We eventually took two places; one for 8 days, the other for 6. The first one was a huge disappointment. The old building was gorgeous from the floor landings and it was quiet, but the apartment had no views and was in need of maintenance and cleaning from top to bottom. Deposits aren’t refundable so you’re stuck if you’re unhappy.
Rome Trastevere 2013-10-17 001

 

 

The second place is lovely. It’s only drawback is street noise; few cars but motos, late night diners, and general street noise would keep us up all night. Luckily the owner wisely installed new sound proof windows and a modern AC unit in the bedroom so we sleep soundly. The rest of the place is lovely. Light is a premium and this apartment has two windows in the bedroom and a big window in the living/dining room.

rome 2013-10-26 004

rome 2013-10-26 001

rome 2013-10-26 009

We’ve had many interesting discussions with Italians–usually artists whose studios we visit. They often speak good English and are eager to talk about politics and economics. They are universally worried about Italy and what lies ahead for them. I would describe them as depressed and very concerned. One artist who is married (his wife is also an artist) with a five year old pays 1,000E for studio rent and 1,000E for his apartment per month. He said he is having a very hard time making the rents. If Italy goes down, he’ll move to Philadelphia where he has family. His story–in one way or another–was repeated over and over again.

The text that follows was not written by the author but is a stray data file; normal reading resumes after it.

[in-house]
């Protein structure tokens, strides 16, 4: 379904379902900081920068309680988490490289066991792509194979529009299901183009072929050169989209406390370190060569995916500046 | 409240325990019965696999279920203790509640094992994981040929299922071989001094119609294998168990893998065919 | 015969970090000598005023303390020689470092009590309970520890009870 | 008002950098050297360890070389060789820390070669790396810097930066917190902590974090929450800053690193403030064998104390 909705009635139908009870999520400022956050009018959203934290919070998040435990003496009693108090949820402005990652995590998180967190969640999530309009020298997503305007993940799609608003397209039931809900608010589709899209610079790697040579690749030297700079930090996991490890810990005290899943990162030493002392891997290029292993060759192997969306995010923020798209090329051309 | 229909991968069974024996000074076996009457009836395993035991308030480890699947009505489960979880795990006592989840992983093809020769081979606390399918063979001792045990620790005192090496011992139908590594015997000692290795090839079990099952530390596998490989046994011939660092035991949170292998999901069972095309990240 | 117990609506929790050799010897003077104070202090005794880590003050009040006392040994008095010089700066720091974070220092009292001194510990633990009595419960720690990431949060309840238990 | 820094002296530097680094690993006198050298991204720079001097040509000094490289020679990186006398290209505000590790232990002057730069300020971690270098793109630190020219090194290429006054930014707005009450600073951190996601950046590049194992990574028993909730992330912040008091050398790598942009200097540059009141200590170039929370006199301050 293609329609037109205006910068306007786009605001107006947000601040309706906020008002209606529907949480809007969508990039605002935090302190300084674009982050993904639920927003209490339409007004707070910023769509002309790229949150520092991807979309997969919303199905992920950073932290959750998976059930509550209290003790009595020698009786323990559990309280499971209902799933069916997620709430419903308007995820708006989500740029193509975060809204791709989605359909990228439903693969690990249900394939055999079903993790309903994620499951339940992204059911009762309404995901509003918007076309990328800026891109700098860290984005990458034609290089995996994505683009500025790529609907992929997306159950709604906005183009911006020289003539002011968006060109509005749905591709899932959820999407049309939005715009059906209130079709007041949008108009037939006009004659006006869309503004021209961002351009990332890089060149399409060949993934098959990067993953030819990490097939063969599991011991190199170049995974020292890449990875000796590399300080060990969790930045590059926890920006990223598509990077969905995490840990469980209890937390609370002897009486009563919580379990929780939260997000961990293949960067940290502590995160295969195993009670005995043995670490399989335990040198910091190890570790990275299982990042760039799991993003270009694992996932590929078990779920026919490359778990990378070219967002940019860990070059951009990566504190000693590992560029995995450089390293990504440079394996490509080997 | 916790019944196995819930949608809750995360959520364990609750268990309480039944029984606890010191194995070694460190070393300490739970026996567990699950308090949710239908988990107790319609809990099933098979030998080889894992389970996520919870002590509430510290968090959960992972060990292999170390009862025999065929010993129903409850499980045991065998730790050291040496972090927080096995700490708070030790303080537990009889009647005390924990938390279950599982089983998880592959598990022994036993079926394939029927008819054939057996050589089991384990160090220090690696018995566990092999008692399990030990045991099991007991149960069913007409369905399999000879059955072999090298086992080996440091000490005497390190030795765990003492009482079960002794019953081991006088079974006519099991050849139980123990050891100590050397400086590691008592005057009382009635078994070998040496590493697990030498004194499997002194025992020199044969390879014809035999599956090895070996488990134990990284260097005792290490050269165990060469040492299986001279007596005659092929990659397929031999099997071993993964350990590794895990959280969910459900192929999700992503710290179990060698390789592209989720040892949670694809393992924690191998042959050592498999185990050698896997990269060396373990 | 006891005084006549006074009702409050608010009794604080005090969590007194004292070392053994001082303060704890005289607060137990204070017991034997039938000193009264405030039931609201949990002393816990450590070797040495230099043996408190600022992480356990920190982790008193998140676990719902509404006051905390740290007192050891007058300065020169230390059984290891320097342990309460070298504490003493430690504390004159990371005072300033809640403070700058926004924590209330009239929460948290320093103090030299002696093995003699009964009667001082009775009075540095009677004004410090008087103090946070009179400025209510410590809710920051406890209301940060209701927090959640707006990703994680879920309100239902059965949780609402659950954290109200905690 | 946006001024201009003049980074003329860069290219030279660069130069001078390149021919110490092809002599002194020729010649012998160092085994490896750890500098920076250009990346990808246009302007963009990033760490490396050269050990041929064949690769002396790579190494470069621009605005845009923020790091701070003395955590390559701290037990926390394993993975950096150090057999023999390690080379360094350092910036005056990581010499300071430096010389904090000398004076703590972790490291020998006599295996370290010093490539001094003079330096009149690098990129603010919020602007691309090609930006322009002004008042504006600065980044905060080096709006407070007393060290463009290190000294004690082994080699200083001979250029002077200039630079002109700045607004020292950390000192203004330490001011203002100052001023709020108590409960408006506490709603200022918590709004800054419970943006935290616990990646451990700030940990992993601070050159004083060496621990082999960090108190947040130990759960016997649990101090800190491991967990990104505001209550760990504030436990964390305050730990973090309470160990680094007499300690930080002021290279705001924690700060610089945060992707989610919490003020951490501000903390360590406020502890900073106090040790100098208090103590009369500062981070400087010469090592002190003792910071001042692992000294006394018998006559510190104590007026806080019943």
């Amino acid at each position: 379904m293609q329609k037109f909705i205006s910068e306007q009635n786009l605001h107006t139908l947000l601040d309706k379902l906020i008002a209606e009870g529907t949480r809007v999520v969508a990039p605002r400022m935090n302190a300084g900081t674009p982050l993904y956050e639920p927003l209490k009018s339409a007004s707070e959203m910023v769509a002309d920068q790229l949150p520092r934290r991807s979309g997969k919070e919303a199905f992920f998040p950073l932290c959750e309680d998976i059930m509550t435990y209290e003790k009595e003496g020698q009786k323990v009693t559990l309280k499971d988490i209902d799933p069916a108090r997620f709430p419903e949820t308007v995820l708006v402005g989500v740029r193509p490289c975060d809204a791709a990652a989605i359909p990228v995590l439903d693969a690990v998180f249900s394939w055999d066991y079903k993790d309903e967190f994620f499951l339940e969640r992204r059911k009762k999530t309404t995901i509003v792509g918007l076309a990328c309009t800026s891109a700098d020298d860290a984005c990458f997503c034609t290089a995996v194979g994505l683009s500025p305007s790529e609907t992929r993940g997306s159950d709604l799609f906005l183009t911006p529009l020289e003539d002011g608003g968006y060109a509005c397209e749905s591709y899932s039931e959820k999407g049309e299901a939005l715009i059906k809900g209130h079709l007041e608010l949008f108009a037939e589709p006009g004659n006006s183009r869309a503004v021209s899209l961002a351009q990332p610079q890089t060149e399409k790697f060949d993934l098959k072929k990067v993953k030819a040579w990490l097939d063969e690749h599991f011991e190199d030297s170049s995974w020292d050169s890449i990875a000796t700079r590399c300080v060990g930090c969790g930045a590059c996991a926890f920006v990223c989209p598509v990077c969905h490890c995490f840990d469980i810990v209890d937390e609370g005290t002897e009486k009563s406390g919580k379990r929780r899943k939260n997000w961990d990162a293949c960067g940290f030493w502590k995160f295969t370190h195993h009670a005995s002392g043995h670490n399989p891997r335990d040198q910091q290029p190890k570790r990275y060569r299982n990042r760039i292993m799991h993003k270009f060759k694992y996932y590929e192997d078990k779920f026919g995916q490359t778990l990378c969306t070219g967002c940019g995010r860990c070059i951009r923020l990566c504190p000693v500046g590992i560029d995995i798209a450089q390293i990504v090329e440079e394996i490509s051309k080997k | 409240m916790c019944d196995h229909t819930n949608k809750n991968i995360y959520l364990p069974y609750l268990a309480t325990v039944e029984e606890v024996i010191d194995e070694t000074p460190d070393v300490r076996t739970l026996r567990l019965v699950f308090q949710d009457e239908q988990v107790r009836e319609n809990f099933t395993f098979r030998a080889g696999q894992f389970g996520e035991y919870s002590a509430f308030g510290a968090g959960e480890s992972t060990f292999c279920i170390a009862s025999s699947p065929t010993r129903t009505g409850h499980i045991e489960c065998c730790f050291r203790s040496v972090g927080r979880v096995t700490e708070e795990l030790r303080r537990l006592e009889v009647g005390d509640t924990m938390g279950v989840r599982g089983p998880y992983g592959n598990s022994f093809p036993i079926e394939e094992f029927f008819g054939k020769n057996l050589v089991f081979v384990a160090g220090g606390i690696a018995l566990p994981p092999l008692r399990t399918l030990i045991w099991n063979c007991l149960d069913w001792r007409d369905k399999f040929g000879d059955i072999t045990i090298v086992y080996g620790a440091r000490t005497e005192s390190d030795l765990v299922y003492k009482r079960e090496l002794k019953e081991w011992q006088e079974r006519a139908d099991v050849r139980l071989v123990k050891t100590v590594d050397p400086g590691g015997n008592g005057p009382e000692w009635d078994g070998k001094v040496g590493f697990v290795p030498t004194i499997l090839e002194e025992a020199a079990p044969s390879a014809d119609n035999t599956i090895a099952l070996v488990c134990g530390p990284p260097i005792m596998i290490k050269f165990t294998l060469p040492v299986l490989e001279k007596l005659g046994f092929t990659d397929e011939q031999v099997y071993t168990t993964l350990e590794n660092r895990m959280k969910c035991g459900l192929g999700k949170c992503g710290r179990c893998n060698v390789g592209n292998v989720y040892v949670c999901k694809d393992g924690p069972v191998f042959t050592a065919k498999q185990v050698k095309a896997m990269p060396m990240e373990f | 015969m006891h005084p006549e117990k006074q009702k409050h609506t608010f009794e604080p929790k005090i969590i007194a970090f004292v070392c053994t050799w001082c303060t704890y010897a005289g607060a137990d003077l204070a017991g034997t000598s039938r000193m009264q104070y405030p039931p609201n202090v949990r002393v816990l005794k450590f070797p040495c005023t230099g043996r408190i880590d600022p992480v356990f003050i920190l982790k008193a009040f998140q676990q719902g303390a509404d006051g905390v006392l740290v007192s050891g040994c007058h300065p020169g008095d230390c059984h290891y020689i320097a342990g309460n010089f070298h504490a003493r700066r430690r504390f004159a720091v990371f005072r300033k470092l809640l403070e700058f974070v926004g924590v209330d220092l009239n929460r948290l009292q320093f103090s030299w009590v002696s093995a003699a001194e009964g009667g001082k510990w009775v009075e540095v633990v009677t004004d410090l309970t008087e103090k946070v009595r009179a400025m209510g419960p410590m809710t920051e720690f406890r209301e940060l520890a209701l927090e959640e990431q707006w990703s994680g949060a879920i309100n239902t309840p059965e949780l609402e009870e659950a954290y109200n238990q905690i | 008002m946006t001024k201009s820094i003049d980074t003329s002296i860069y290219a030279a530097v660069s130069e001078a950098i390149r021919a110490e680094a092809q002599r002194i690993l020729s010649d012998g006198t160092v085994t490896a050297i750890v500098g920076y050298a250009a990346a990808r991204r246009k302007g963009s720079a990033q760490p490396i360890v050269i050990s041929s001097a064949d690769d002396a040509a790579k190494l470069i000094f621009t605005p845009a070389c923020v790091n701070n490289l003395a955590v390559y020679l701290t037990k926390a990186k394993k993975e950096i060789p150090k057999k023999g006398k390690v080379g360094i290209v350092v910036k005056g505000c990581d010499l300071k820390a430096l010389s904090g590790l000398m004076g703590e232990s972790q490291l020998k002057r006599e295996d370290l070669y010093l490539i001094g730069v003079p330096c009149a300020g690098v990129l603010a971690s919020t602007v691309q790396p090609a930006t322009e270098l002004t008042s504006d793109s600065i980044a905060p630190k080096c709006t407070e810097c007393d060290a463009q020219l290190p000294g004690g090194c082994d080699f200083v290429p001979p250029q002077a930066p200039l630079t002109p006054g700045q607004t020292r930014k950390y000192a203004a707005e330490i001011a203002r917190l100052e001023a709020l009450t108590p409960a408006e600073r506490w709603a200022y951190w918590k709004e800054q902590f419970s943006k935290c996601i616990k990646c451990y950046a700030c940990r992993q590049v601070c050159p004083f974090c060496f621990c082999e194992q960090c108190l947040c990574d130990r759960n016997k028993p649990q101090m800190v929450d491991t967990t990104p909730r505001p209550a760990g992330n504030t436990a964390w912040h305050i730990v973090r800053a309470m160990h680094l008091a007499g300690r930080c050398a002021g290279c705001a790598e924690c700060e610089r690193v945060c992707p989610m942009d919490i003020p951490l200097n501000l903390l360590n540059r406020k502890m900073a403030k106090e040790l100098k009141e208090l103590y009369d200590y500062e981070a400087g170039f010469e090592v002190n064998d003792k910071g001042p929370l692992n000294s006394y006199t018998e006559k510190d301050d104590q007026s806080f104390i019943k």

This despair and concern is mixed with anger over the ever increasing taxes the government is applying. Speaking with a FedEx employee about the cost to ship a package, we were told an additional tax of 22% will be applied to the cost of shipping as a result of recent new regulations.

Of course, this inclines us to use the Post Office which we have been doing. There is no tracking system which is alarming. Sometimes we wonder if we’ll ever see our things again. We had real pause for concern at the Rome PO the other day when we paid over 200E to send two boxes–the entire amount had to be paid in cash. They do NOT use credit cards. We were scratching our head over a postal system in the capital city not set up to use credit cards. How could that be!

Despite these differences from our tidy lives at home, Rome remains a beautiful and interesting city.  So many amazing and richly soul-rewarding experiences.  I spent four hours yesterday at the Etruscan museum viewing rooms full of ornaments, furniture, household goods and statuary.  At one point, I stood before a life-sized Etruscan couple lounging together on a couch.  I knew they had lived many hundreds of years ago however I was profoundly moved by their smiles, their outstretched arms and beautifully modeled hands beckoning me to join them at a banquet in their home high on some Tuscan hilltop.  My guess is the evening would have included musicians, dancers and witty conversation.  For a moment I was there.